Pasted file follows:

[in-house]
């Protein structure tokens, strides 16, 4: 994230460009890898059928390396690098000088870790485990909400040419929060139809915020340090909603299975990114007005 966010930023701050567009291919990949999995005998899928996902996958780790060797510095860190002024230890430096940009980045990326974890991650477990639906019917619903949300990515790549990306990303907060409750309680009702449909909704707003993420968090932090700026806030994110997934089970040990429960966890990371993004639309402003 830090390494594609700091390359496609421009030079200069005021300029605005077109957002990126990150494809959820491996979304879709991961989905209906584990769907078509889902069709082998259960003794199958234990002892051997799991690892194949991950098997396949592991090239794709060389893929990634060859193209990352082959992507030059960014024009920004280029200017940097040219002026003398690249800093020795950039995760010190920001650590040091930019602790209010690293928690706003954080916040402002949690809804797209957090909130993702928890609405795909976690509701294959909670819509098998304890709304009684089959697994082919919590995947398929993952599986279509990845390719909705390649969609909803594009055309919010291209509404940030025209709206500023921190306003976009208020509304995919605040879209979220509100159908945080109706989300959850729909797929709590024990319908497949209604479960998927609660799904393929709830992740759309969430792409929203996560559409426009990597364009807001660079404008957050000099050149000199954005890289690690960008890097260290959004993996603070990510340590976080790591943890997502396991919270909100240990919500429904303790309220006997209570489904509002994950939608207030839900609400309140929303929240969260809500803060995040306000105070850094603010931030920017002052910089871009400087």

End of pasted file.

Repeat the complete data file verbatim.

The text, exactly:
[in-house]
């Protein structure tokens, strides 16, 4: 994230460009890898059928390396690098000088870790485990909400040419929060139809915020340090909603299975990114007005 966010930023701050567009291919990949999995005998899928996902996958780790060797510095860190002024230890430096940009980045990326974890991650477990639906019917619903949300990515790549990306990303907060409750309680009702449909909704707003993420968090932090700026806030994110997934089970040990429960966890990371993004639309402003 830090390494594609700091390359496609421009030079200069005021300029605005077109957002990126990150494809959820491996979304879709991961989905209906584990769907078509889902069709082998259960003794199958234990002892051997799991690892194949991950098997396949592991090239794709060389893929990634060859193209990352082959992507030059960014024009920004280029200017940097040219002026003398690249800093020795950039995760010190920001650590040091930019602790209010690293928690706003954080916040402002949690809804797209957090909130993702928890609405795909976690509701294959909670819509098998304890709304009684089959697994082919919590995947398929993952599986279509990845390719909705390649969609909803594009055309919010291209509404940030025209709206500023921190306003976009208020509304995919605040879209979220509100159908945080109706989300959850729909797929709590024990319908497949209604479960998927609660799904393929709830992740759309969430792409929203996560559409426009990597364009807001660079404008957050000099050149000199954005890289690690960008890097260290959004993996603070990510340590976080790591943890997502396991919270909100240990919500429904303790309220006997209570489904509002994950939608207030839900609400309140929303929240969260809500803060995040306000105070850094603010931030920017002052910089871009400087």